Restriction and DNA-modifying enzymes were purchased from Takara Bio (Shiga, Japan), New England Biolabs (Ipswich, MA, USA), Promega (Madison, WI, USA), Stratagene (San Diego, CA, USA), Invitrogen (Carlsbad, CA, USA), Toyobo (Osaka, Japan), or Nippon Gene (Tokyo, Japan). Chemicals were obtained from Wako Pure Chemical Industries (Osaka, Japan), Nacalai Tesque (Kyoto, Japan), Sigma (St. Louis, MO, USA), Invitrogen (Waltham, MA, USA), or Lonza (Basel, Switzerland). Amino acid derivatives and resins were purchased from Tokyo Chemical Industry (Tokyo, Japan), Watanabe Chemical Industries (Hiroshima, Japan), or Novabiochem (Billerica, MA, USA). All other reagents were of the highest grade available from commercial sources.

4.2. Preparation of Glycolaldehyde-Modified Bovine Serum Albumin (GA-BSA) and Nα-(Carbobenzyloxy)-GA-Pyridine (CBZ-GA-Pyridine)

GA-BSA and CBZ-GA-pyridine were prepared using the procedures described previously [21]. In brief, GA-BSA was prepared by incubating BSA (25 mg/mL) with 50 mM glycolaldehyde at 37 °C for 12 h. The reaction mixtures were dialyzed with PBS (137 mM NaCl, 2.7 mM KCl, 10 mM Na2HPO4, 1.8 mM KH2PO4) at room temperature. GA-modified Nα-(carbobenzyloxy)-l-lysine (CBZ-Lys) was prepared by incubating 30 mM CBZ-Lys with 900 mM glycolaldehyde at 37 °C for 24 h in PBS. The crude products were purified by reverse-phase high performance liquid chromatography (HPLC) using a COSMOSIL 5C18-AR-II column (Nacalai Tesque) with a gradient of water/acetonitrile containing 0.1% trifluoroacetic acid (TFA). The identity of CBZ-GA-pyridine was confirmed by using 1H-NMR, 13C-NMR, and ESI mass spectrometry analysis.

4.3. Preparation of Biotinylated Peptide Containing GA-Pyridine

Biotinylated peptide (Bio-Gly-Ala-Gly-Lys-Gly-Ala-NH2) was synthesized manually using a 9-fluorenylmethoxycarbonyl (Fmoc)-based solid-phase strategy and prepared in the C-terminal amide form, as previously described [24]. The biotinylated peptide containing GA-pyridine (Bio-Gly-Ala-Gly-[GA-pyridine]-Gly-Ala-NH2) was prepared by incubating 33 mM biotinylated peptide with 1 M glycolaldehyde at 37 °C for seven days in PBS. The biotinylated peptide containing GA-pyridine was purified by reverse-phase HPLC using a COSMOSIL 5C18-AR-II column (Nacalai Tesque) with a gradient of water/acetonitrile containing 0.1% TFA. The purity of the biotinylated peptide containing GA-pyridine was confirmed by analytical reverse-phase HPLC. The identity of the peptide was confirmed by fast atom bombardment mass spectral analysis.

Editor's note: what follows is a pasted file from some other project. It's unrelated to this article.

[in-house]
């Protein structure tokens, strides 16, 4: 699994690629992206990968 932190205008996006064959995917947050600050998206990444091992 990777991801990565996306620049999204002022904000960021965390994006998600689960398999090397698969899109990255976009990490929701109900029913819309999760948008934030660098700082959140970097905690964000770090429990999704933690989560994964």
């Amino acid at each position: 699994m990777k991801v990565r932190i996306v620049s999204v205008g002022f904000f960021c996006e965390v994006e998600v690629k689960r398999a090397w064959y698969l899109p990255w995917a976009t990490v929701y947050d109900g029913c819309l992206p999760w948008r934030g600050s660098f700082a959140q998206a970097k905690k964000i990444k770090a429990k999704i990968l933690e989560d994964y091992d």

4.4. Selection of AGE73scFv by Phage Display

The VH and VL genes of the antibody were cloned into the phagemid vector pCANTAB 5E according to the manufacturer’s manual (GE Healthcare, Little Chalfont, UK) [25] and connected by a (Gly-Gly-Gly-Gly-Ser)3 linker. We inserted a FLAG-tag and hexahistidine-tag between the scFv and E-tag. The scFv library was transformed into E. coli XL1-Blue electrocompetent cells (Stratagene) and phage particles were obtained by co-infecting with a M13KO7 helper phage. The amplified phages displaying scFv were purified and concentrated by polyethylene glycol (PEG) precipitation, and used for bio-panning. We immobilized GA-BSA (1.5 mL of 20 µL/mL) onto the immunotube (Nunc, Waltham, MA, USA) overnight at 37 °C, performed three washings with PBS, and blocked with PBS containing 2% skim milk for 2 h at 37 °C. The scFv phage library was added to a GA-BSA-coated immunotube, which was incubated for 2 h at 25 °C, then washed three times with PBS-T (PBS containing 0.05% Tween20) in the first round. In each of the second, third, and fourth rounds of panning, the washing was performed 10 times. The bound phages were eluted with 0.1 M glycine-HCl (pH 2.2) containing 1 mg/mL BSA and neutralized with 2 M Tris-HCl (pH 9.1). The eluted phages were amplified by infection into XL1-Blue cells, and the amplified phages were applied to the next-round of panning.

4.5. Phage Enzyme-Linked Immunosorbent Assay (ELISA)